The Chinese ambassador is in the city and there is intelligence to suggest that a Neuro intends to be assassinate him from a building overlooking a certain intersection through which the motorcade will pass. Racing across town, the team take out the neuro, but since his power is the ability to start the day all over again whilst retaining information as to what happened, he is able to overcome their interference, forcing them to react a whole new way.

It’s GROUNDHOG DAY done PAINKILLER JANE style and, like the movie, it manages to avoid making things so familiar on each rerun as to be utterly repetitive and boring. That said, the plot isn’t exactly sparkling and involves a certain amount of running through the same events over and over, so a sense of déjà vu does set in.

No plausible reason is given for the assassination attempt and the manner in which it is finally carried out beggars belief. When inside a bulletproof car you don’t drive around with the windows open. Still, the rewind button means that everything can be put right.


Jane 113

Jane receives some memories from a dying Neuro that take her back to her first case working for Andre and the Vonotek Corporation. The secrets behind Jane’s ability to heal herself lie within, but learning those secrets will cost Jane her boyfriend and more.

The mystery of Jane’s abilities and how they are tied up in Vonotek are explained in this episode and that revelation of the show’s mythology and background makes it one of the more interesting ones. Admittedly, the explanations are rather banal and don’t make any sense (she was picked because she was young and fit? What sort of an explanation is that?), but the ending does pack a bit of an emotional twist that sets the main character up for future plot moves.


What Lies Beneath

NICO, the prison for chipped Neuros in Hungary, suffers the breakout of six Neuros, so Andre’s team is despatched to find out how it could have happened. What they discover is that the breakout was led by a shapeshifter and that not everything is quite as straightforward as a it seems.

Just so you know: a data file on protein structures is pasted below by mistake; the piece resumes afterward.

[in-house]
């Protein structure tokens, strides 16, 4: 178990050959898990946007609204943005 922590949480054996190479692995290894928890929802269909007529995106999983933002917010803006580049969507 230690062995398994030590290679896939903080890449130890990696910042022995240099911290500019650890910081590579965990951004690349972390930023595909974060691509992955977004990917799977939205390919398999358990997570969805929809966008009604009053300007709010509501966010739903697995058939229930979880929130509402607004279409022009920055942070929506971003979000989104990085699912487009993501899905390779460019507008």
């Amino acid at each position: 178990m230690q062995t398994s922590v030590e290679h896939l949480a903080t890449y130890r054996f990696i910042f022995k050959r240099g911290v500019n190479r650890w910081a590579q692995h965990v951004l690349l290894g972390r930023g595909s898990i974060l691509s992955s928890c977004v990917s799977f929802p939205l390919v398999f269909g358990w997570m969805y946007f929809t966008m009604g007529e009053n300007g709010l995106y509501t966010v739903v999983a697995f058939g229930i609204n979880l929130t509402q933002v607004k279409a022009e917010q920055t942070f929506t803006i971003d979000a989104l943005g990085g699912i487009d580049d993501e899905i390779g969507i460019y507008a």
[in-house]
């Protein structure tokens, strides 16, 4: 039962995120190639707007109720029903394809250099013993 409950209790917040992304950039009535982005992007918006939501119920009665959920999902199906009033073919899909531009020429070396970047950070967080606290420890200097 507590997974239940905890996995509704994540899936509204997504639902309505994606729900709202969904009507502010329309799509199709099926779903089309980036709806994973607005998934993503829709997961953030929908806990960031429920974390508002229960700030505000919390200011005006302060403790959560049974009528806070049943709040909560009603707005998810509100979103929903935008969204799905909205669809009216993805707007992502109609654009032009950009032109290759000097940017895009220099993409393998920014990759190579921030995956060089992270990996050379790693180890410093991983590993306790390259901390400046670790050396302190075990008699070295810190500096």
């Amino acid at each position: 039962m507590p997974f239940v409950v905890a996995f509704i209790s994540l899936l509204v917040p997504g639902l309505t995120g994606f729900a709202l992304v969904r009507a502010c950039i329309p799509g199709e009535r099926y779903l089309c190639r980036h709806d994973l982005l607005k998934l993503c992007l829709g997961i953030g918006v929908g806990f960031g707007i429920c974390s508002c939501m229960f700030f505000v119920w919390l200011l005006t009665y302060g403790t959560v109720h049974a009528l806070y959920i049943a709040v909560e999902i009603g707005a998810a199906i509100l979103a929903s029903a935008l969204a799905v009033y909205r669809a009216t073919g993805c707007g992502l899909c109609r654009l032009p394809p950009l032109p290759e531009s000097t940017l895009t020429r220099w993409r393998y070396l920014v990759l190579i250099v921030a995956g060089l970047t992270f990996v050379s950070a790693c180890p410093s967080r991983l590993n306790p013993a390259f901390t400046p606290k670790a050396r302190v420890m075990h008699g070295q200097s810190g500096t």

The moral ambiguity over the chipping of Neuros is compounded now by the fact of imprisoning them for the crime of being what they are even if they have now been neutralised. This might have made for an interesting examination of the theology of the show, but the sledgehammer touch of having the head medical man be something of a psycho with a penchant for brutal and unnecessary operations undermines all that. What he has done is clearly unacceptable and so his arguments for doing them is never likely to be accepted.


The Beast Of Bolnar

The Hungarian village closest to NICO is Bolnar and at night the village closes its shutters and locks its doors between 8 and 9pm because there is a beast that kills anyone who is outside at the time. The team detect Neuro activity and set about trapping the beast, but it turns out to be like nothing they have encountered before and maybe the solution lies somewhere else altogether.

The new head doctor at NICO name checks the ‘monster from Id’ line from FORBIDDEN PLANET from which much of the basic plot here is taken. The ‘creature’s origin is fairly obvious from early on and spends most of the time unseen and therefore pretty unimpressive.

The same word can describe the rest of the episode since the dialogue is pretty poor and only the scenery in front of which the final episodes are shot add anything worth watching.



A neuro that Andre chipped after falling in love with turns out to be at NICO and also seems to be carrying out crimes nearby despite the fact that her chip is working and she is on tranquilisers.

The fact that the opening credits lists two actresses with the same surname it is pretty obvious what is going to be going on in this episode and there are no surprises along the way. An evil twin? Really? Is that the best that the show could come up with?

The final showdown in the church ought to be filled with tension, but all the visual homages to John Woo (doves in a church anyone) can't disguise the fact that this has none of that director's skill and ends on a total damp squib.



The team find themselves trapped in an anti-neuro panic room when Jane goes off the reservation and several deadly neuros go on the rampage.

The lunatics have taken over the asylum, or in this case the neuros have taken over NICO. The brainwashing that was carried out on Jane in Jane 113 is finally put to some use, but that fizzles out when Riley and the Hungarian superdoc figure it out, once again robbing the plot of any sort of big finale.

That said, the plot of neuros on the rampage with people turning to dust and being set on fire and the like is a simple, streamlined piece of action that suits the show and actually makes this one of the better episodes.

It's not enough to take the show through to a second series, though, despite setting up the premise for continued stories.